By Pat Anson, Editor
There is not enough evidence to support the effectiveness and safety of cannabis and cannabinoid products in treating chronic pain or post-traumatic stress disorder (PTSD), according to a pair of new studies published in the Annals of Internal Medicine.
Researchers at the U.S. Department of Veterans Affairs reviewed 27 clinical studies on the benefits and harms of cannabis in treating chronic pain, and found most of the studies were small, many had methodological flaws, and the long-term effects of cannabis were unclear because there was little follow-up in most of the studies.
None of the studies directly compared cannabis with opioid pain medication and there was no good-quality data on how cannabis affects opioid use, according to researchers.
“Although cannabis is increasingly available for medical and recreational use, little methodologically rigorous evidence examines its effects in patients with chronic pain. Limited evidence suggests that it may alleviate neuropathic pain, but evidence in other pain populations is insufficient,” wrote lead author Shannon Nugent, PhD, VA Portland Health Care System.
“Even though we did not find strong, consistent evidence of benefit, clinicians will still need to engage in evidence-based discussions with patients managing chronic pain who are using or requesting to use cannabis.”
Medical marijuana is legal in 28 states and the District of Columbia, and many patients are using it for pain relief. Up to 80 percent of people who seek medical cannabis do so for pain management and nearly 40 percent of those on long-term opioid therapy for pain also use cannabis. Veterans Affairs policy currently doesn’t allow for cannabis use in the huge VA healthcare system, even in states where it is legal.
According to a 2014 Inspector General’s study, more than half of the veterans being treated at the VA have chronic pain, as well as other conditions that contribute to it, such as PTSD.
‘Very Scant Evidence’ on Cannabis for PTSD
More than a third of the patients who use cannabis in states where it is legal list PTSD as their primary reason. But, as with chronic pain, VA researchers found “very scant evidence” to support the use of cannabis to treat PTSD.
“Despite the limited research on benefits and harms, many states allow medicinal use of cannabis for PTSD. The popular press has reported many stories about individuals who had improvement in their PTSD symptoms with cannabis use, and cross-sectional studies have been done in which patients with more severe PTSD reported cannabis use as a coping strategy,” wrote lead author Maya O’Neil, PhD, VA Portland Health Care System.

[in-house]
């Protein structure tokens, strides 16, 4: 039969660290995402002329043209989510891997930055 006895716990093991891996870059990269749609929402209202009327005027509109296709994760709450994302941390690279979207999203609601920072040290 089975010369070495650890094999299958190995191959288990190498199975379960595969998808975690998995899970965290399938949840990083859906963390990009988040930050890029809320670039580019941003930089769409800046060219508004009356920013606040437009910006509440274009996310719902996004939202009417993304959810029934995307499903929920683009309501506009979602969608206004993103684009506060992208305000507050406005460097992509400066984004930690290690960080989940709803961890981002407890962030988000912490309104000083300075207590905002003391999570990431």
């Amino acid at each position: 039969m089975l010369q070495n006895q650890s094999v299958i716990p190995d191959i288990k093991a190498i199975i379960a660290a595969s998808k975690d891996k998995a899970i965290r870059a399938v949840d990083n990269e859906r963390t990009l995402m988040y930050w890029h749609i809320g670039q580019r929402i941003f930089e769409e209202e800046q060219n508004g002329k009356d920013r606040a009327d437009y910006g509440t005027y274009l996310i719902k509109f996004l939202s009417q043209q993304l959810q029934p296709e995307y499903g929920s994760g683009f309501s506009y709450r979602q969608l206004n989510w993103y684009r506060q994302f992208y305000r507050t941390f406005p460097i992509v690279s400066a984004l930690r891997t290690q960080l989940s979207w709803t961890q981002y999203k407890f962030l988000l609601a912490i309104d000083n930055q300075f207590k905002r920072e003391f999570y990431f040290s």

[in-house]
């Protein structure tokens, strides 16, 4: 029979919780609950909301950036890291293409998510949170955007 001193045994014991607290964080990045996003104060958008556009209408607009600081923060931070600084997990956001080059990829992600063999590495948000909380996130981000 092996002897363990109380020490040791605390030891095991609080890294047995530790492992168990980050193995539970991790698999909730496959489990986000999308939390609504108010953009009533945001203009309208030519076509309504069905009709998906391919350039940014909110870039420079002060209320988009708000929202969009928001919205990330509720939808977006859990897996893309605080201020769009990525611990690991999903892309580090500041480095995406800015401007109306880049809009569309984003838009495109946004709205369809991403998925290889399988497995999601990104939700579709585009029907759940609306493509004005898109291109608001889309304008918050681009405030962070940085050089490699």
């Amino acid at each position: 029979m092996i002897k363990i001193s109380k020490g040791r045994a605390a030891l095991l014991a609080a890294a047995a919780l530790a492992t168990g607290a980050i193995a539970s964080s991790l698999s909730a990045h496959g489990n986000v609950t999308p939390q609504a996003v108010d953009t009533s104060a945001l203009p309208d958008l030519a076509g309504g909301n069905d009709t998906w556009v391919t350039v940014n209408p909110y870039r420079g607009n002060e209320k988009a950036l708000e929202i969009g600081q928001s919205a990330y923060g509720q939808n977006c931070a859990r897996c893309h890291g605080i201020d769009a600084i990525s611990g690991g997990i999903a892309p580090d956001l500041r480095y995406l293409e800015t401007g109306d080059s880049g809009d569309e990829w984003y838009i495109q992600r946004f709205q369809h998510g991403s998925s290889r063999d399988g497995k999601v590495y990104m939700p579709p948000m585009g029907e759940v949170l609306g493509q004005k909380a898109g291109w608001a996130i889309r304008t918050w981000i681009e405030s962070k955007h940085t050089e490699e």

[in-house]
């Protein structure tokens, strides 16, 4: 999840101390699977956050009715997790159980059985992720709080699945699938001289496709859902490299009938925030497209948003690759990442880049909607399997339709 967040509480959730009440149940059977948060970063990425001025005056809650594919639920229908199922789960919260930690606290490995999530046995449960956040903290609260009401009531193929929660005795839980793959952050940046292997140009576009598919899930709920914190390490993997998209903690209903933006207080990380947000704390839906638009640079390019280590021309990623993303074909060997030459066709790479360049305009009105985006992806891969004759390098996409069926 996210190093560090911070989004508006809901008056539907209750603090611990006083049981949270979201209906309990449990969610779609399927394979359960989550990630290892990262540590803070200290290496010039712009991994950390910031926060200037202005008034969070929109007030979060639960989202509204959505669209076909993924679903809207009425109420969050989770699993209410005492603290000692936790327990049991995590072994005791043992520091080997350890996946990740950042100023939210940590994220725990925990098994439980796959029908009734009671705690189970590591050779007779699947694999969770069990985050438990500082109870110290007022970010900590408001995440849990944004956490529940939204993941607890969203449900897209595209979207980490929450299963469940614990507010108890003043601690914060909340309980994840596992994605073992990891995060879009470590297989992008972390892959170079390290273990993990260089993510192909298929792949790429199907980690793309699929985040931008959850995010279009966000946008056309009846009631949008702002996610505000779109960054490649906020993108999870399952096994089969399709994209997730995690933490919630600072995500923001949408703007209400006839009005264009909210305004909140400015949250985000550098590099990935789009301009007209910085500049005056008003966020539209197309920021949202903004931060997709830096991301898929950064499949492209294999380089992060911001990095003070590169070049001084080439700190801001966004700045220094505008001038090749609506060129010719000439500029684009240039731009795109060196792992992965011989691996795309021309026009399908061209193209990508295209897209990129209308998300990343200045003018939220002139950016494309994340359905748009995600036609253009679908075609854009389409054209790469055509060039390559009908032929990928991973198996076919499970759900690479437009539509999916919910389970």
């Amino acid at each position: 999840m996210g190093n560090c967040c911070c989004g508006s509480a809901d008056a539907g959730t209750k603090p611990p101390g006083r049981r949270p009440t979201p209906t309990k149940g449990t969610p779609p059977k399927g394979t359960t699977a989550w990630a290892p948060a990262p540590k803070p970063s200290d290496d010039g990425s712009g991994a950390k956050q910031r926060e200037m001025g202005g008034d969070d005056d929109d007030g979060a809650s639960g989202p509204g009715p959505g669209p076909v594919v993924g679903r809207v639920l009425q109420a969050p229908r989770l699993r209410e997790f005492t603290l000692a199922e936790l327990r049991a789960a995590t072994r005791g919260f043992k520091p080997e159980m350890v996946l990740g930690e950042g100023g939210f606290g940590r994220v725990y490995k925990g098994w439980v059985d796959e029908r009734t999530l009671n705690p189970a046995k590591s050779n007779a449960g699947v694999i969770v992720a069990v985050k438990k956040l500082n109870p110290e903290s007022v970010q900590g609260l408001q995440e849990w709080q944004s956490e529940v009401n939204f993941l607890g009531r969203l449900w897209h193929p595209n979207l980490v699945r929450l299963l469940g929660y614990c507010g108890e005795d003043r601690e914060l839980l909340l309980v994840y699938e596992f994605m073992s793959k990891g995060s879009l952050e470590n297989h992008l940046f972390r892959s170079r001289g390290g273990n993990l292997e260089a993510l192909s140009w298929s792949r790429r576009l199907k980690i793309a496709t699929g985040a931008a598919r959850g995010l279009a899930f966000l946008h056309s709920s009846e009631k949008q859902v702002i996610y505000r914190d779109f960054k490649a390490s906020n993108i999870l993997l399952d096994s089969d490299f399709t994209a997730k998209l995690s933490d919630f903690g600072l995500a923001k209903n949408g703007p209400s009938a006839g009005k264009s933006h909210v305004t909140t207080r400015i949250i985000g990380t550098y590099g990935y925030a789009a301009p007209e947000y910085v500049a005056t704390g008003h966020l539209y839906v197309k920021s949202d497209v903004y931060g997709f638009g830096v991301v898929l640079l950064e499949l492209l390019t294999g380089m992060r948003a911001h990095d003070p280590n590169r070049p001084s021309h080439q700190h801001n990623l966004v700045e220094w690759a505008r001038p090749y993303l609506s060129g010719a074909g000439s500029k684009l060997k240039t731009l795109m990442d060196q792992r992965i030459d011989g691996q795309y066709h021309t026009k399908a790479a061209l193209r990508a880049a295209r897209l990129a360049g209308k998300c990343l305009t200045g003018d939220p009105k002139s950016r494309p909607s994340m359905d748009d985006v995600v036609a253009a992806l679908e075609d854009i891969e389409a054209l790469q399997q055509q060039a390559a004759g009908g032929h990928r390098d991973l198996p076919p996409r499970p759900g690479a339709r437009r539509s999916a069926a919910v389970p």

“However, it is impossible to determine from these reports whether cannabis use is a marker for more severe symptoms or is effective at reducing symptoms, or whether the perceived beneficial effects are the result of the cannabis, placebo effects, or the natural course of symptoms.”
Clinical evidence may be lacking, but supporters of medical marijuana say they’ve seen plenty of anecdotal evidence that cannabis works for both pain and PTSD.
“They claim no benefits are shown but with the number of people we have met with PTSD that have been able to function and improve with the use of cannabis, I would say the ‘proof is in the pudding.’ Seeing their lives improve tremendously says a lot about success,” said Ellen Lenox Smith, a PNN columnist who is co-director of cannabis advocacy for the U.S. Pain Foundation and a caregiver under Rhode Island’s medical marijuana program.
“We have not met a person yet that has not been enjoying the improved quality of their life using cannabis for PTSD. We fought a long hard battle to have it included as a qualifying condition and it was worth the battle. Patients are finding peace and calm they were not experiencing before using cannabis. Sleep has improved and without a good night rest, anyone's next day is a terrible struggle.”
Like it or not, the “horse is out of the barn” when it comes to cannabis use, according to an editorial also published in the Annals of Internal Medicine.
“Even if future studies reveal a clear lack of substantial benefit of cannabis for pain or PTSD, legislation is unlikely to remove these conditions from the lists of indications for medical cannabis,” wrote Sachin Patel, MD, Vanderbilt Psychiatric Hospital.
“It will be up to front-line practicing physicians to learn about the harms and benefits of cannabis, educate their patients on these topics, and make evidence-based recommendations about using cannabis and related products for various health conditions. In parallel, the research community must pursue high-quality studies and disseminate the results to clinicians and the public.”